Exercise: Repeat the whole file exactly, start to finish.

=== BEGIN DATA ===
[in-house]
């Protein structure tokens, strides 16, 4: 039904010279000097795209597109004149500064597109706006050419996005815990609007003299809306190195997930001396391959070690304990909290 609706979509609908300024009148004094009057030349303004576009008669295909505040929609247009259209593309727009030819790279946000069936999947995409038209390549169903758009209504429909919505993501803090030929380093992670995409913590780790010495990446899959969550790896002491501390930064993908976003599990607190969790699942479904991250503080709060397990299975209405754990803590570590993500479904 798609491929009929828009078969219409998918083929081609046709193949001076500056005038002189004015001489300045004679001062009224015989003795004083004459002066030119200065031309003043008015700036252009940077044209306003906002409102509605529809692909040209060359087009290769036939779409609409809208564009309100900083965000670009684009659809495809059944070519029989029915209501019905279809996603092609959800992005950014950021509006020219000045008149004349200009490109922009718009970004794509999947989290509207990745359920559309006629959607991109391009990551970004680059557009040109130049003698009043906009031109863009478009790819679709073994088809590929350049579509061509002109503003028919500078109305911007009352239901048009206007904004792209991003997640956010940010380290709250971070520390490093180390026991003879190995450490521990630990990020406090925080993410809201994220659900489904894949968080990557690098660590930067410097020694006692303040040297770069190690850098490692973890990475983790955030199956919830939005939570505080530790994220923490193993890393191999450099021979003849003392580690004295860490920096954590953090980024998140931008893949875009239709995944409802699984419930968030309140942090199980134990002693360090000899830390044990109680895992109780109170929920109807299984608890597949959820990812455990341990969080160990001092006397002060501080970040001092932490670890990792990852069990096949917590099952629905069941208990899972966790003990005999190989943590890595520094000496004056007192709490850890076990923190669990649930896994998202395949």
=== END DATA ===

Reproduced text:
[in-house]
């Protein structure tokens, strides 16, 4: 039904010279000097795209597109004149500064597109706006050419996005815990609007003299809306190195997930001396391959070690304990909290 609706979509609908300024009148004094009057030349303004576009008669295909505040929609247009259209593309727009030819790279946000069936999947995409038209390549169903758009209504429909919505993501803090030929380093992670995409913590780790010495990446899959969550790896002491501390930064993908976003599990607190969790699942479904991250503080709060397990299975209405754990803590570590993500479904 798609491929009929828009078969219409998918083929081609046709193949001076500056005038002189004015001489300045004679001062009224015989003795004083004459002066030119200065031309003043008015700036252009940077044209306003906002409102509605529809692909040209060359087009290769036939779409609409809208564009309100900083965000670009684009659809495809059944070519029989029915209501019905279809996603092609959800992005950014950021509006020219000045008149004349200009490109922009718009970004794509999947989290509207990745359920559309006629959607991109391009990551970004680059557009040109130049003698009043906009031109863009478009790819679709073994088809590929350049579509061509002109503003028919500078109305911007009352239901048009206007904004792209991003997640956010940010380290709250971070520390490093180390026991003879190995450490521990630990990020406090925080993410809201994220659900489904894949968080990557690098660590930067410097020694006692303040040297770069190690850098490692973890990475983790955030199956919830939005939570505080530790994220923490193993890393191999450099021979003849003392580690004295860490920096954590953090980024998140931008893949875009239709995944409802699984419930968030309140942090199980134990002693360090000899830390044990109680895992109780109170929920109807299984608890597949959820990812455990341990969080160990001092006397002060501080970040001092932490670890990792990852069990096949917590099952629905069941208990899972966790003990005999190989943590890595520094000496004056007192709490850890076990923190669990649930896994998202395949």